He was no less involved in the preserving of the fundamentals of the faith than his predecessor, Dr. Barnhouse. In 1985, Boice assumed the presidency of Evangelical Ministries, Inc., the parent organization of the Bible Study Hour, Bible Study Seminars, Bible Studies magazine, and other teaching ministries. In 1997, Evangelical Ministries merged with Christians United for Reformation and the Alliance of Confessing Evangelicals, taking the latter as the new organization’s name, and Dr. Boice assumed the presidency. In 1997, he was a founding member of, and chaired, the International Council on Biblical Inerrancy.
Of particular concern to Boice was the matter of the church and her relationship to and engagement of society. His recent book, Two Cities, Two Loves, maintains that Christians are citizens of the kingdom of this world and the kingdom of heaven and that they have responsibilities in each. He urged Christians to “participate in secular life rather than merely shoot from the sidelines at secular people.”
His wife, Linda, and three daughters survive Dr. Boice. Characteristic of his ministry was his pushing Christians to commit themselves to staying in one place. He lived what he preached, committing to the church and his downtown neighborhood for 30 years. A gifted pastor and leader, he turned down many attractive opportunities in order to build a sense of permanence and belonging. And he urged his parishioners to do the same.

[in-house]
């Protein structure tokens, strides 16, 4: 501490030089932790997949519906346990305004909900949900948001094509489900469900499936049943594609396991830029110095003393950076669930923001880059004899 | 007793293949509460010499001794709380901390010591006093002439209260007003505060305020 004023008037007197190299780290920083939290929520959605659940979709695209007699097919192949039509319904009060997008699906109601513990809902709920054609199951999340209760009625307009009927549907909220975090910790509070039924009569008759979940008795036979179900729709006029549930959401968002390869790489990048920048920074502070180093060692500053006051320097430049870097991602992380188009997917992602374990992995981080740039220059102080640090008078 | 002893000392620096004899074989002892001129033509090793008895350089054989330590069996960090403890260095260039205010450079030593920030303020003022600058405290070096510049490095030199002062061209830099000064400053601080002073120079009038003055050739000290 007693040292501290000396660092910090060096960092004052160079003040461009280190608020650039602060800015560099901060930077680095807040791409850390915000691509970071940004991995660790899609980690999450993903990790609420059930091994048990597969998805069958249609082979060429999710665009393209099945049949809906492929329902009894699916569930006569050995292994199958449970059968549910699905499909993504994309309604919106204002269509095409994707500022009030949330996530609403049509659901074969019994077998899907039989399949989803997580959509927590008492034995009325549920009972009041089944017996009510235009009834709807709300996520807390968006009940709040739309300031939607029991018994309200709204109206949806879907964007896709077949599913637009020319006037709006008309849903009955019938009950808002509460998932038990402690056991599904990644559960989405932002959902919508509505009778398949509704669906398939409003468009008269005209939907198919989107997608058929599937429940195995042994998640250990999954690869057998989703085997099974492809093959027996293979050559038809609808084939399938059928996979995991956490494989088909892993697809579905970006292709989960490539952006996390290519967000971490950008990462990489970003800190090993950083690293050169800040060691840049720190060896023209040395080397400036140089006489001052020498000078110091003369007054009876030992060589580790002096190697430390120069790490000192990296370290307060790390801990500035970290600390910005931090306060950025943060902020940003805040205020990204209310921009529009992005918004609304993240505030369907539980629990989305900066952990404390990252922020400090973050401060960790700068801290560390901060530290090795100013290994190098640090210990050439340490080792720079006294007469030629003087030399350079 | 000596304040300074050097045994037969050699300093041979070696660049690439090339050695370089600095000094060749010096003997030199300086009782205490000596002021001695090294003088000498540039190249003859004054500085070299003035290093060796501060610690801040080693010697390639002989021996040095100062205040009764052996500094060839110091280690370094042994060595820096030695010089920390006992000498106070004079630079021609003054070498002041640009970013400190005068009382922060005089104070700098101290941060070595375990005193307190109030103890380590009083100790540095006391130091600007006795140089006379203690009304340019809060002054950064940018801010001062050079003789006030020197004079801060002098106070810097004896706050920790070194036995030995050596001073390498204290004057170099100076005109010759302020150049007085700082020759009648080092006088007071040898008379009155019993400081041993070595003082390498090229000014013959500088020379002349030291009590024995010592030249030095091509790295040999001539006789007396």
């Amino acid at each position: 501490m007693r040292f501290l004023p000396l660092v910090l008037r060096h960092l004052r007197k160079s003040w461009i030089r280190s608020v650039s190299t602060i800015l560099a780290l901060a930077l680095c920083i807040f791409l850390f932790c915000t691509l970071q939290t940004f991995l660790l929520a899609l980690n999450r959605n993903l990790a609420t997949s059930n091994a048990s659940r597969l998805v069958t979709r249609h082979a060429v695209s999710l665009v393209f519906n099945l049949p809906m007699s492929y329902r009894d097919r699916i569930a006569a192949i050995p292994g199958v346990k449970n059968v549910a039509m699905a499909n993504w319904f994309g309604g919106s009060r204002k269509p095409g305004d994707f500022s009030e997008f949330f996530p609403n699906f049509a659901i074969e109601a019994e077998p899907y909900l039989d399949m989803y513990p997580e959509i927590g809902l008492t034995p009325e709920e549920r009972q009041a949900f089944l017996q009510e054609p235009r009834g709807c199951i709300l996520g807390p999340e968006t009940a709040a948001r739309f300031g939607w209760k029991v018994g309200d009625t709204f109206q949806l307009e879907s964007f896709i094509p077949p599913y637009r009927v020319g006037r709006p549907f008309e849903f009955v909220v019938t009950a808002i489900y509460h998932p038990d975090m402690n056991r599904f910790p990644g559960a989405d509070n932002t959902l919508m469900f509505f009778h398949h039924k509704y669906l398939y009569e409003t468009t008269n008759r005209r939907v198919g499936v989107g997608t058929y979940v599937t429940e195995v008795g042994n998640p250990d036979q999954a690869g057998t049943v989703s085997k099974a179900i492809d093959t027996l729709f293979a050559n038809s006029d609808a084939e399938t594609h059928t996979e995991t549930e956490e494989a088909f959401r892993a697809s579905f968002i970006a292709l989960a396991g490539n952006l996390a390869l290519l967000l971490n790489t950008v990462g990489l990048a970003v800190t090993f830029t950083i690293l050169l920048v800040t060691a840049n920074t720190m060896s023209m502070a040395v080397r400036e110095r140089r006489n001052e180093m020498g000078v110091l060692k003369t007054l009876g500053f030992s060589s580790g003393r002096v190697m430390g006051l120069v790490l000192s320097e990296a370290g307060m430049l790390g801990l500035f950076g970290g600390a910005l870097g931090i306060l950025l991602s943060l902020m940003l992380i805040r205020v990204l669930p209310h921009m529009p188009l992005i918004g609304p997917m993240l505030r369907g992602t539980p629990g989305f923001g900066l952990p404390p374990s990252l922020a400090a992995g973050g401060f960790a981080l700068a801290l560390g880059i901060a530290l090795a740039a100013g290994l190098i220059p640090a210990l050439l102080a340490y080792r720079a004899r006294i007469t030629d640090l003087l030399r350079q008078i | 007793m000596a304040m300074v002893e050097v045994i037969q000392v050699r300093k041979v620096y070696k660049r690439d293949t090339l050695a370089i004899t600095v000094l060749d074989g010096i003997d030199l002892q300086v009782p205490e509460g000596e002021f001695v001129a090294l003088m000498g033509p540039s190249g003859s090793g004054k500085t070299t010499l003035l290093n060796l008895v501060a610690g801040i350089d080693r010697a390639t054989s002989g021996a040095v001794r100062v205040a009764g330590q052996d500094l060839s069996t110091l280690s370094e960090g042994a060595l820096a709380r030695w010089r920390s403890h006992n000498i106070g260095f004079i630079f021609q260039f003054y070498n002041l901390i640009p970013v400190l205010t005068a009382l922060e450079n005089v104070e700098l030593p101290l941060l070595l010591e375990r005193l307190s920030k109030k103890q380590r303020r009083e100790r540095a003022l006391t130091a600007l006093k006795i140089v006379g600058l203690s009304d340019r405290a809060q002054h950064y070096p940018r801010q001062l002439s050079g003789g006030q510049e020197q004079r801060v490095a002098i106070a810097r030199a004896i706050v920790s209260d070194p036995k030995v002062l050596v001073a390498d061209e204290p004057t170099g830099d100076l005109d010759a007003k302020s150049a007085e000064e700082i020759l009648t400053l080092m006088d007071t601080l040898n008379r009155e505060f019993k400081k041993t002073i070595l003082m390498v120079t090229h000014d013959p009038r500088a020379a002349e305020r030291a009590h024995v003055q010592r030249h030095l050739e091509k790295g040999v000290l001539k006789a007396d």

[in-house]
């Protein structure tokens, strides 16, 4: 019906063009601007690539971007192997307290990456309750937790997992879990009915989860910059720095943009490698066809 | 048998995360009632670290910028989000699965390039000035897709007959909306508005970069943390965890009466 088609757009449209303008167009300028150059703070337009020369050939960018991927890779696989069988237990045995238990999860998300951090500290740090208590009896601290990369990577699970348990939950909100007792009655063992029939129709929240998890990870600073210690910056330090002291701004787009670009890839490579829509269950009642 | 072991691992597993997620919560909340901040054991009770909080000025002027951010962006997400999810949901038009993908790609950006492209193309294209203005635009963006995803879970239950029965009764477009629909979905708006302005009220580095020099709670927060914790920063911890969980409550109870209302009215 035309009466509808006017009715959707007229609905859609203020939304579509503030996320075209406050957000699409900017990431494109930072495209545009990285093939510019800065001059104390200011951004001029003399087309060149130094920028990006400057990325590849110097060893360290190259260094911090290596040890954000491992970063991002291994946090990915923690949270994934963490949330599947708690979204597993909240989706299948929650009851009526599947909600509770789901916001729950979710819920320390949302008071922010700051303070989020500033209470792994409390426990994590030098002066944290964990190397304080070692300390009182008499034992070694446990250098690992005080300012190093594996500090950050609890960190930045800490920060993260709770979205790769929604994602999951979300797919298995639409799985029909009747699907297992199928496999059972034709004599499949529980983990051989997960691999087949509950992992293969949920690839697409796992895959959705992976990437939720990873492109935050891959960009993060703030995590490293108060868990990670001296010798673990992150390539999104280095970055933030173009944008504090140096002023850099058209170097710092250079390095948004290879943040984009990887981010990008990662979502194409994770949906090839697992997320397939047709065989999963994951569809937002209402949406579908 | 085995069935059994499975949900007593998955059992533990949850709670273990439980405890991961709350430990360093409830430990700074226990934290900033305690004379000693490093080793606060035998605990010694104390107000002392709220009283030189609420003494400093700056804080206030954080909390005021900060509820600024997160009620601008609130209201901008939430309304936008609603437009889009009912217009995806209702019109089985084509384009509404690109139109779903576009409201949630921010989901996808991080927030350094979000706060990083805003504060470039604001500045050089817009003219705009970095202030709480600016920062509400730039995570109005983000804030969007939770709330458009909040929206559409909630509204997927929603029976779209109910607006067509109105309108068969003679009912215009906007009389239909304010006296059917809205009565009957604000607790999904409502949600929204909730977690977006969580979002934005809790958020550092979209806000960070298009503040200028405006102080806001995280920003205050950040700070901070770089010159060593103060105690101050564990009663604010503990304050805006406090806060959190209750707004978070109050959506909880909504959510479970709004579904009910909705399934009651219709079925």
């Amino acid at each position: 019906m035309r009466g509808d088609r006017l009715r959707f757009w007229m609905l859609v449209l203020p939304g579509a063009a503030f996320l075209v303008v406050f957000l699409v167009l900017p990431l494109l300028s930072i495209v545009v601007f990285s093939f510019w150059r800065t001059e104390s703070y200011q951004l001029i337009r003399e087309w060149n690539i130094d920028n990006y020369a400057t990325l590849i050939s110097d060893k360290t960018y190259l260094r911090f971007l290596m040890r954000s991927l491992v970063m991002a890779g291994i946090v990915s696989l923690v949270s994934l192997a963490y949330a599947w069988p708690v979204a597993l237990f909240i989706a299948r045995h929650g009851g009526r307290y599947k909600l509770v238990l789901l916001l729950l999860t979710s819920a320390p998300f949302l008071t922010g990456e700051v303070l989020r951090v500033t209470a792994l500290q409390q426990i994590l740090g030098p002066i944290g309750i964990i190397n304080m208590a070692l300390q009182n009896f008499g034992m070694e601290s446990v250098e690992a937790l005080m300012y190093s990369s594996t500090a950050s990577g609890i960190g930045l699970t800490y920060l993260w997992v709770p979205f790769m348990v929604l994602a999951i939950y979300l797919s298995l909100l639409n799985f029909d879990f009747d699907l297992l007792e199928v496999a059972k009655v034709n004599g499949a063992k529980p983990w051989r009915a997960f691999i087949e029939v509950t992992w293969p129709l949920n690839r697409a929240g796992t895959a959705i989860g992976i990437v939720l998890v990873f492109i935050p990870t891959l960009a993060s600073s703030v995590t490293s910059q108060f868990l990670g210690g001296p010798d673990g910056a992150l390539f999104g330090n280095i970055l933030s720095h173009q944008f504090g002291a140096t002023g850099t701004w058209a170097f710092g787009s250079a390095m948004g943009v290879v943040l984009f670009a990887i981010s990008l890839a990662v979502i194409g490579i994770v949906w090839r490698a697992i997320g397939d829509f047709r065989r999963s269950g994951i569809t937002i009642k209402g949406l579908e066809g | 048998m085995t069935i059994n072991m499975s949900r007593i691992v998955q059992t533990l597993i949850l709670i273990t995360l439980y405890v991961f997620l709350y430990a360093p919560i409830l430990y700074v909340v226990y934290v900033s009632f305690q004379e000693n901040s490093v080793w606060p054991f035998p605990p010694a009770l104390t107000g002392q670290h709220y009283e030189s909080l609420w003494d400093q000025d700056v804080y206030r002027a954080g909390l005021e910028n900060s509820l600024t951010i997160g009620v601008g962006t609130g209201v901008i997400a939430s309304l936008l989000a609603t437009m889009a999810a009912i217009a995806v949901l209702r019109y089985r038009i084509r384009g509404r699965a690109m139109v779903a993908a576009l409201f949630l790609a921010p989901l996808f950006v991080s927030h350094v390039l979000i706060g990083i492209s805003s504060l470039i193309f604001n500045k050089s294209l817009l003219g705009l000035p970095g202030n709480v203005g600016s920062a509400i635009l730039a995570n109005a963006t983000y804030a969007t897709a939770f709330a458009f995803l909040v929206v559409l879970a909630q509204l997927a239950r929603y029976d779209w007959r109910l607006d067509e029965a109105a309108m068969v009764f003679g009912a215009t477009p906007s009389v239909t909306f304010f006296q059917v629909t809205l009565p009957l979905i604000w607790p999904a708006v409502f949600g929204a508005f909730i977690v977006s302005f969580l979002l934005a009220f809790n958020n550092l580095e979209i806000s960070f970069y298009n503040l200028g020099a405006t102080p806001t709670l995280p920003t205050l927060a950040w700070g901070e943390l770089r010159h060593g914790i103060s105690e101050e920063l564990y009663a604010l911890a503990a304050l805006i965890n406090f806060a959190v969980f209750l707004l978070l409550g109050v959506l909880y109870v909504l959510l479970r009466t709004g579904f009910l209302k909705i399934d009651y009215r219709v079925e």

The following excerpt is from “Men Bewitched,” a sermon preached at some indeterminate time in the Metropolitan Tabernacle in London.
hen I was about fifteen or sixteen years of age, I wanted a Savior, and I heard the gospel preached by a poor man, who said in the name of Jesus—”Look unto me and be ye saved, all the ends of the earth.” It was very plain English, and I understood it, and obeyed it and found rest.
I owe all my happiness since then to the same plain doctrine.
Now, suppose that I were to say, “I have read a great many books, and there are a great many people willing to hear me. I really could not preach such a commonplace gospel as I did at the first. I must put it in a sophisticated way, so that none but the elite can understand me.”
I should be—what should I be? I should be a fool, writ large.
I should be worse than that, I should be a traitor to my God; for if I was saved by a simple gospel, then I am bound to preach that same simple gospel till I die, so that others too may be saved by it.
When I cease to preach salvation by faith in Jesus put me into a lunatic asylum, for you may be sure that my mind is gone.
About Charles Haddon Spurgeon – one of the greatest Christian thinkers of all time and undoubtedly the most celebrated preacher of the 19th century, began his ministry as a country-boy with only a year of formal education. But even without much training, his brilliant mind and depth of spiritual insight quickly became legendary throughout the world. During his lifetime Spurgeon is estimated to have preached, in person, to over ten million people. He published over 3,500 sermons, totaling between 20 and 25 million words and more than 38,000 pages. Today, over a century after his death, his sermons and devotional texts continue to challenge and touch Christians and non-Christians alike. It is no wonder that this country-boy became known as the “Prince of Preachers.”